“Julius Caesar” is a great starter play for the Shakespeare novice. The language is exceptionally clear and direct, and salted with familiar phrases (at which audience members are invited to nod their heads and grunt, knowingly). And unlike the befuddling parade of Henrys and Edwards in Shakespeare’s English-history plays, figures such as Julius Caesar, Brutus, and Mark Antony remain ever-familiar even to contemporary audiences.
The production now closing the second season of Bridge Repertory Theater of Boston seems geared for the sort of theatergoer who needs to be assured the experience won’t be painful. (Some promotional materials cheekily promised a “toga-free” production.) But though the director and her actors (all under 35) choose to add an exclamation point to seemingly every line and thematic gesture, this intense, adrenaline-filled adaptation stays rooted in the text. It seldom pauses for subtlety or reflection, aiming to translate its urgency to an audience unfamiliar with it while not undercutting the author with many look-how-edgy poses.
This play’s story is forever relevant, without conceptual embellishment — a powerful ruler is seen to grow tyrannical, and his aggrieved subjects seek a violent remedy that makes for unintended consequences. (Indeed, in trying to preserve Rome’s version of democracy, the historical conspirators actually ushered in the age of emperors.)
In her directorial debut, Olivia D’Ambrosio, also Bridge Rep’s producing artistic director, takes great pains to be sure she doesn’t leave her audience behind. She’s trimmed the play to under two hours, delivered in one fast-paced act. The soothsayer role is shared by two actresses (Lindsay Eagle and Anneke Reich) who announce scene directions and character entrances. Though they’re generally deft with text, every actor seems to have been encouraged to wring as much emotion as possible from every line — often in the form, simply, of increased volume — which makes for clear storytelling but does get grating.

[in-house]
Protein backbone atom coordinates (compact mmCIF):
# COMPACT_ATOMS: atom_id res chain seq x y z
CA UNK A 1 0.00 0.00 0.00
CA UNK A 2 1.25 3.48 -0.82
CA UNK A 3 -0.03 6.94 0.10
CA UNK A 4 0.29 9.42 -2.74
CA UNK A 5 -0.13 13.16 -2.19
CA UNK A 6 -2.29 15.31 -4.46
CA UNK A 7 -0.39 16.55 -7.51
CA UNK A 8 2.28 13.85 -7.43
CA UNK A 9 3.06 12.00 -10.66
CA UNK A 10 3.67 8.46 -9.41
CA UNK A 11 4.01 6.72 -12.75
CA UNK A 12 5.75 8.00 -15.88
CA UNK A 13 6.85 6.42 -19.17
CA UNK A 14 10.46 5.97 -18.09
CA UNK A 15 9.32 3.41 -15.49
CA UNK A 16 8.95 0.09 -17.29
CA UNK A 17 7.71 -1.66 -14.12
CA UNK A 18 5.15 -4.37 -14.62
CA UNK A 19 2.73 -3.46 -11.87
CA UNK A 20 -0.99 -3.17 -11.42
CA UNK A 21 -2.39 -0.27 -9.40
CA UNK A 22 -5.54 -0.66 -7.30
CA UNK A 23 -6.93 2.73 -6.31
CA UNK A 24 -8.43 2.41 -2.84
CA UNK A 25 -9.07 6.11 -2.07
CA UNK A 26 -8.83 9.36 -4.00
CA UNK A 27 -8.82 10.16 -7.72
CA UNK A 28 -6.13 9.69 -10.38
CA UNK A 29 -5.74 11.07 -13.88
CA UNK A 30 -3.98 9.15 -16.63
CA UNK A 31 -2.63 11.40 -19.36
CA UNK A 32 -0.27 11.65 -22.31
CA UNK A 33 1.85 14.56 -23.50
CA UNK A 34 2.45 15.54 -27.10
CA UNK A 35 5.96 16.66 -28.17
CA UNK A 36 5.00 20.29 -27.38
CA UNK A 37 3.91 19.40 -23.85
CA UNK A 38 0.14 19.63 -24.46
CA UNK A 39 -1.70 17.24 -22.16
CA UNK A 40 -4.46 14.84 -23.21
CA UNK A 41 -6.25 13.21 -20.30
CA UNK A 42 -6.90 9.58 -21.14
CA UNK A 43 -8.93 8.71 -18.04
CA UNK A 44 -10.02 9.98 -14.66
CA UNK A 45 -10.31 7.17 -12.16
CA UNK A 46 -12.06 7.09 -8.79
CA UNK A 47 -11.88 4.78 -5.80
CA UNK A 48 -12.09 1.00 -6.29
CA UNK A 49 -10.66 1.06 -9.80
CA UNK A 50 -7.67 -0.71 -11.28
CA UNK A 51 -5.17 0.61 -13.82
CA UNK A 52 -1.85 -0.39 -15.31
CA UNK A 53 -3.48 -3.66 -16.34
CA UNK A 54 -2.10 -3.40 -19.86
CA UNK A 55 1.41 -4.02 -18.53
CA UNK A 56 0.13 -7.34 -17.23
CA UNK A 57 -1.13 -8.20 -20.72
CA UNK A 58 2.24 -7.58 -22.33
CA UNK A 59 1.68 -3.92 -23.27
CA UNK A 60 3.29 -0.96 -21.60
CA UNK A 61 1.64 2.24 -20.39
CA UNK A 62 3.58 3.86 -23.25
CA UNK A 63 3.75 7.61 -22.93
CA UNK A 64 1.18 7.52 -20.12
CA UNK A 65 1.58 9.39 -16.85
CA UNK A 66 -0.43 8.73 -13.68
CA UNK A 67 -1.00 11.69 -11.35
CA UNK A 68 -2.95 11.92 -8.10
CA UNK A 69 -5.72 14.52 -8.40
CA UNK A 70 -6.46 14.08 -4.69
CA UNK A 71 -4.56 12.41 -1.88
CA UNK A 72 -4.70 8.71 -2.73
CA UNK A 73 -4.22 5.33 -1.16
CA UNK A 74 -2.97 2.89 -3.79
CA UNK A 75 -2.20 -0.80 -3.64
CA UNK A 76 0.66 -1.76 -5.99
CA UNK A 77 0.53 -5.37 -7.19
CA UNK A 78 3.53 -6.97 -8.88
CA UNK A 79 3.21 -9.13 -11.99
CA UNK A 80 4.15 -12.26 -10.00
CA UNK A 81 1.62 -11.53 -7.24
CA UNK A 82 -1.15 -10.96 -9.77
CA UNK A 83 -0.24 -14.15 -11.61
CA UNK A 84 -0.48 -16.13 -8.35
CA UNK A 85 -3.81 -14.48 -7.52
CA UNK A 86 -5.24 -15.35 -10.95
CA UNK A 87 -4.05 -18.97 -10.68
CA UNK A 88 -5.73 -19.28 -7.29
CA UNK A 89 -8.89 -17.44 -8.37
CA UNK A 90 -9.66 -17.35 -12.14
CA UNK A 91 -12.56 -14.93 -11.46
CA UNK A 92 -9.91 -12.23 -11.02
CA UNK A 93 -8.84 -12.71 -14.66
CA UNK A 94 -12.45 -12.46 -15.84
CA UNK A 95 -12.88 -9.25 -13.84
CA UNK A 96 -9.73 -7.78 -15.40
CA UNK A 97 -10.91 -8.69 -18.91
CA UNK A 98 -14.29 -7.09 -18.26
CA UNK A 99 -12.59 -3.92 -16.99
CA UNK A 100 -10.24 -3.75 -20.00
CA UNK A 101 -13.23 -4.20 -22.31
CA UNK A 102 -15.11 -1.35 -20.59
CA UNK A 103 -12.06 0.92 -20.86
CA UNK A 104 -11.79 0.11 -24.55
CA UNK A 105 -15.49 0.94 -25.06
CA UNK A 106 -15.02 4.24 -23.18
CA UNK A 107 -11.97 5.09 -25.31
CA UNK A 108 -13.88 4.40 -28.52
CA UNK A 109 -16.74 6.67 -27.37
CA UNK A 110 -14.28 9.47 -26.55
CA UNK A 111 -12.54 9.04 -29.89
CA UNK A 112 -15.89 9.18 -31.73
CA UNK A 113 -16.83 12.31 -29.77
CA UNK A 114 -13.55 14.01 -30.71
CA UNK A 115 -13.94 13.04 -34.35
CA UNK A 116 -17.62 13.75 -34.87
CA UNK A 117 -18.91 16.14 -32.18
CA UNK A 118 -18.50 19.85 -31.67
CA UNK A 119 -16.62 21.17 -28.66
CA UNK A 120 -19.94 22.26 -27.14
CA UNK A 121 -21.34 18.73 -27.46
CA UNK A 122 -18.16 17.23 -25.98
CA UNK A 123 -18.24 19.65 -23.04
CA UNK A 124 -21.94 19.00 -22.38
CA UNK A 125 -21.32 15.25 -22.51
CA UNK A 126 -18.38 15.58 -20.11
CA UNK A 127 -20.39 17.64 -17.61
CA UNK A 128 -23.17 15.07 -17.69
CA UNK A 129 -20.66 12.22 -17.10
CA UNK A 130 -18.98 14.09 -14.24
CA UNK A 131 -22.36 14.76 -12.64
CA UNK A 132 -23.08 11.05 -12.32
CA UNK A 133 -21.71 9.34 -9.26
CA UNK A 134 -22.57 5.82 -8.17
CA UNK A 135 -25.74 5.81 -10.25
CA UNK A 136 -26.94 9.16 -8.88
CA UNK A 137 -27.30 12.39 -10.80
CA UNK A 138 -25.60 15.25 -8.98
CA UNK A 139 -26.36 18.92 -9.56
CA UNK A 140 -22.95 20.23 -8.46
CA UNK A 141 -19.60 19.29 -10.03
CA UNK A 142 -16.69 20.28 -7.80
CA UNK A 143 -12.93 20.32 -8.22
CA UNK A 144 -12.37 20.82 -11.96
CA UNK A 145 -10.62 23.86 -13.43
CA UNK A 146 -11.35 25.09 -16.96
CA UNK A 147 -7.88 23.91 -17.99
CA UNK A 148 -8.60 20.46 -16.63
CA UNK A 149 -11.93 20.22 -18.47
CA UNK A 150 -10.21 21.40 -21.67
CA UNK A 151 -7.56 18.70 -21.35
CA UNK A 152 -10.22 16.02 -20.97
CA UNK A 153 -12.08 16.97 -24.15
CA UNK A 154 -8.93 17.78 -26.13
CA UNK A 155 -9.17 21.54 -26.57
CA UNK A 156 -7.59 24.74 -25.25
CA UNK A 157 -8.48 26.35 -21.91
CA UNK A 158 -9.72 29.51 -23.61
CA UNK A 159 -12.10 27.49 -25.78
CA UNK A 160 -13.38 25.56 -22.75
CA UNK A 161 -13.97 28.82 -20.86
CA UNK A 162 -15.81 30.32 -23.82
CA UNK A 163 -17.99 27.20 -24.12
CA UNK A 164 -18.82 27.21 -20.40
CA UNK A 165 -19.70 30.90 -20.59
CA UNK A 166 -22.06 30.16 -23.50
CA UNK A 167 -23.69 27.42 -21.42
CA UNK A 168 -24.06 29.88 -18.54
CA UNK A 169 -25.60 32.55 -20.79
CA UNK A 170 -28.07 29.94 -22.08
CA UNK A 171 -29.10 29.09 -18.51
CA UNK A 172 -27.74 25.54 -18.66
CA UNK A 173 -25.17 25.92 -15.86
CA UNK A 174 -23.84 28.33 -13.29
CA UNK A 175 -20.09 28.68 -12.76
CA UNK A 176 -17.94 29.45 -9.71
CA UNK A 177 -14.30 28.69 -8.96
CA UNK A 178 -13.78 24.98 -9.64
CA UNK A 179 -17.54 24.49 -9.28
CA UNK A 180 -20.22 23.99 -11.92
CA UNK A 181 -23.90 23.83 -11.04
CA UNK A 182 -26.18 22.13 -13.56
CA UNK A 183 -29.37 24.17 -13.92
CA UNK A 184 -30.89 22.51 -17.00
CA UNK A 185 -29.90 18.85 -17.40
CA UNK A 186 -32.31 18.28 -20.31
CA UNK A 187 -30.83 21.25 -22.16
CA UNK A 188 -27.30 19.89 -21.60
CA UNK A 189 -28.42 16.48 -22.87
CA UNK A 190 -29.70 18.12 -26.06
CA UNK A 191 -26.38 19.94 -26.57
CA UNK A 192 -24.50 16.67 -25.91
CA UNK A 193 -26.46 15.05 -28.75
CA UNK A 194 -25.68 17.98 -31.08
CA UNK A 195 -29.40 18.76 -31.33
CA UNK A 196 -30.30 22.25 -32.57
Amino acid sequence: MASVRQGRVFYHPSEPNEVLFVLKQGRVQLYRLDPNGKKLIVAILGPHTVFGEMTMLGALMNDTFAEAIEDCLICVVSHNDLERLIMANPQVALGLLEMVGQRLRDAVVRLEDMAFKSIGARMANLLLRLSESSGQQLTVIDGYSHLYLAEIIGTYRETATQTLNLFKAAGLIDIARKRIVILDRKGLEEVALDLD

John Tracey plays up the sarcastic side of chief conspirator Cassius but makes him snarky and bitter. When Brutus (Joe Short) and his fellow conspirators settle on an assassination plan, and when he later instructs them all to bathe their hands in Caesar’s blood, his ambivalence is absent from what feels like a chummy hangout of bros. But as events tumble out of control, Short’s Brutus is increasingly agitated, perhaps beginning to realize he’s thrown his lot in with the wrong crowd but unwilling to call himself a villain.
Brooks Reeves creates an interesting Julius Caesar, vain and projecting an oily arrogance but not appearing to be a credible leader, on the battlefield or elsewhere. Tiffany Nicole Greene does very well with the dazzling display of rhetorical manipulation that is Antony’s funeral oratory, revealing her apparent hesitancy in an earlier scene as skillful misdirection. By play’s end, she and Juan C. Rodriguez’s almost comically haughty Octavius Caesar seem ready to rumble into a sequel, or at least into “Antony and Cleopatra.”
D’Ambrosio stages the production at one end of a rehearsal room in the Calderwood Pavilion, with the audience seated on two sides of the intimate playing space. Esme Allen’s set proposes a large pile of wooden chairs; one chair sits alone at the very top, unoccupied, perhaps suggesting a leaderless state on the verge of toppling. Stephanie Brownell’s costumes make contemporary gestures — skinny jeans abound, Brutus and Portia (Kate Paulsen) first appear as a Washington power couple — but rely largely on white shirts that remind of those verboten togas.
This “Julius Caesar” may not explore many subtleties or find new insights to occupy the seasoned Shakespeare pro. But if the Bard is usually just Greek to you, this fierce and panting production would be as good an introduction as any.
Play by William Shakespeare
Directed by Olivia D’Ambrosio. Presented by Bridge Repertory Theater of Boston.
At: Calderwood Pavilion, Boston Center for the Arts, through May 30. Tickets: $40, 617-933-8600, www.bostontheatrescene.com